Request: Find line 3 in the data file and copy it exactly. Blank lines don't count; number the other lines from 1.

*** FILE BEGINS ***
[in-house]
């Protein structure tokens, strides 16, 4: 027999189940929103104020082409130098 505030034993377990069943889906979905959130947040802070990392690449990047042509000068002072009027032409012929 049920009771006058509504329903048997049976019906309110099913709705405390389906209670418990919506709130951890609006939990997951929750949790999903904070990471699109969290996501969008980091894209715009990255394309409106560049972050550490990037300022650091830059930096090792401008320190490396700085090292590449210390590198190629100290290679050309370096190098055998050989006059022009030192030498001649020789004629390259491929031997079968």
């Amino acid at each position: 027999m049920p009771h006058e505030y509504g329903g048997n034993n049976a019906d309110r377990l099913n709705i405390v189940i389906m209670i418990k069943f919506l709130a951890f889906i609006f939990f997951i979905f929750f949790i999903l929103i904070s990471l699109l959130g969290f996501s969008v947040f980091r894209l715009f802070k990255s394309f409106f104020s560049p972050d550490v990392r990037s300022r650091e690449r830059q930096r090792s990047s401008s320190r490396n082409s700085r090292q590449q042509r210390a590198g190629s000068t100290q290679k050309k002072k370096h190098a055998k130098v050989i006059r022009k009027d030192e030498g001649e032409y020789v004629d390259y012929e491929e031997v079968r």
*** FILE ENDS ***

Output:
């Amino acid at each position: 027999m049920p009771h006058e505030y509504g329903g048997n034993n049976a019906d309110r377990l099913n709705i405390v189940i389906m209670i418990k069943f919506l709130a951890f889906i609006f939990f997951i979905f929750f949790i999903l929103i904070s990471l699109l959130g969290f996501s969008v947040f980091r894209l715009f802070k990255s394309f409106f104020s560049p972050d550490v990392r990037s300022r650091e690449r830059q930096r090792s990047s401008s320190r490396n082409s700085r090292q590449q042509r210390a590198g190629s000068t100290q290679k050309k002072k370096h190098a055998k130098v050989i006059r022009k009027d030192e030498g001649e032409y020789v004629d390259y012929e491929e031997v079968r």